It has been suggested that this article be merged with Insectoids in science fiction. (Discuss) Proposed since December 2022.
The bug-eyed monster (BEM) is an early convention of the science fiction genre. Extraterrestrials in science fiction of the 1930s were often described (or pictured on covers of pulp magazines) as grotesque creatures with huge, oversized or compound eyes and a lust for women, blood or general destruction.
In the contactee/abductee mythology, which grew up quickly beginning in 1952, the blond, blue-eyed, and friendly Nordic aliens of the 1950s were quickly replaced by small, unfriendly bug-eyed creatures, closely matching in many respects the pulp cover clichés of the 1930s which have remained the abductor norm since the 1960s.
- The Daleks from Doctor Who. When the show was created, the BBC producers stated that Doctor Who would be a "hard" science fiction show, and there would be no bug-eyed monsters – explicitly stated by show creator Sydney Newman. Writer Terry Nation created the Daleks in the show's second serial, much to Newman's disapproval.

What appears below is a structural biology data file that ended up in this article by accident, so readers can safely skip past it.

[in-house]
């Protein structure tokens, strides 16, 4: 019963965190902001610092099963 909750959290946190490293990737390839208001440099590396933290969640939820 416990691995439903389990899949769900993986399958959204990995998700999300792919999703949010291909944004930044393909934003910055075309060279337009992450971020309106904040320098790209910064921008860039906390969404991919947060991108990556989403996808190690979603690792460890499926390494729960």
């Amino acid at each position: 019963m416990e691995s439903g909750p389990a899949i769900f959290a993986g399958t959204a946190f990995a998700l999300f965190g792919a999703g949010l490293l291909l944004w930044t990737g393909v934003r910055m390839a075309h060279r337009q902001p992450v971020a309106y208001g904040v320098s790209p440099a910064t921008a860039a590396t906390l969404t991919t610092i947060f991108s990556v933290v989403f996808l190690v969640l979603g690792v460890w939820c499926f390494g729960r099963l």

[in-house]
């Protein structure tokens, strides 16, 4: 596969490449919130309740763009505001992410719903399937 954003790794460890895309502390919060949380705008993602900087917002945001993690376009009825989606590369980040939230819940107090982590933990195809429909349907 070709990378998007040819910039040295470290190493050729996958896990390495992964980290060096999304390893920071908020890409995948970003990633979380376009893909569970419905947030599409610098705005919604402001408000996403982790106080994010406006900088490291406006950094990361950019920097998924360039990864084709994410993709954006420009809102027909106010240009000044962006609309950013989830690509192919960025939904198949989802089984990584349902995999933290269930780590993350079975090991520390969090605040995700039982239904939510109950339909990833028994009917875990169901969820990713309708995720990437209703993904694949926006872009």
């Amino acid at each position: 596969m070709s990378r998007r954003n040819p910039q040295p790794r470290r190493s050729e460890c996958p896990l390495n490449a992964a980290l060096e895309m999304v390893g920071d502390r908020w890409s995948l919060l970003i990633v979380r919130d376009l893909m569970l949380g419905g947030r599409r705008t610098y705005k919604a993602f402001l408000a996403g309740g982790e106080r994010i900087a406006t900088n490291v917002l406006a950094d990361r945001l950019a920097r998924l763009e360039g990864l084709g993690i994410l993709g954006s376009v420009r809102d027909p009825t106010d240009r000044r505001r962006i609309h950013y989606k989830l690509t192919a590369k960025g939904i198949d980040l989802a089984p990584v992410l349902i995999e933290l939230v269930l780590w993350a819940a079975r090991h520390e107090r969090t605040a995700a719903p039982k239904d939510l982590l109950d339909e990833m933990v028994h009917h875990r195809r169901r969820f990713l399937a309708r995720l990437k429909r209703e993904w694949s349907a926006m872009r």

- The main character in the animated children's television series Invader Zim is a bug-eyed monster.
- The Pokémon species "Beheeyem" is based on the concept of bug-eyed monsters in its design, characteristics, and name.
- Arthur Dent in The Hitchhikers Guide to the Galaxy sarcastically asks if he and Ford Prefect were picked up by a green bug-eyed monster, which Ford confirms the Vogons to be.
- In "What Is This Thing Called Love?", Isaac Asimov's parody of both pulp fiction and the bug-eyed monster idea, a woman captured by aliens for the purposes of study keeps using the term when referring to her captor.
- ^ Urbanski, Heather (2007). Plagues, Apocalypses and Bug-Eyed Monsters: How Speculative Fiction Shows Us Our Nightmares. McFarland. pp. 149–168 and passim. ISBN 978-0-7864-2916-5.
- ^ BBC – Doctor Who – A Brief History of the Daleks URL accessed April 26, 2007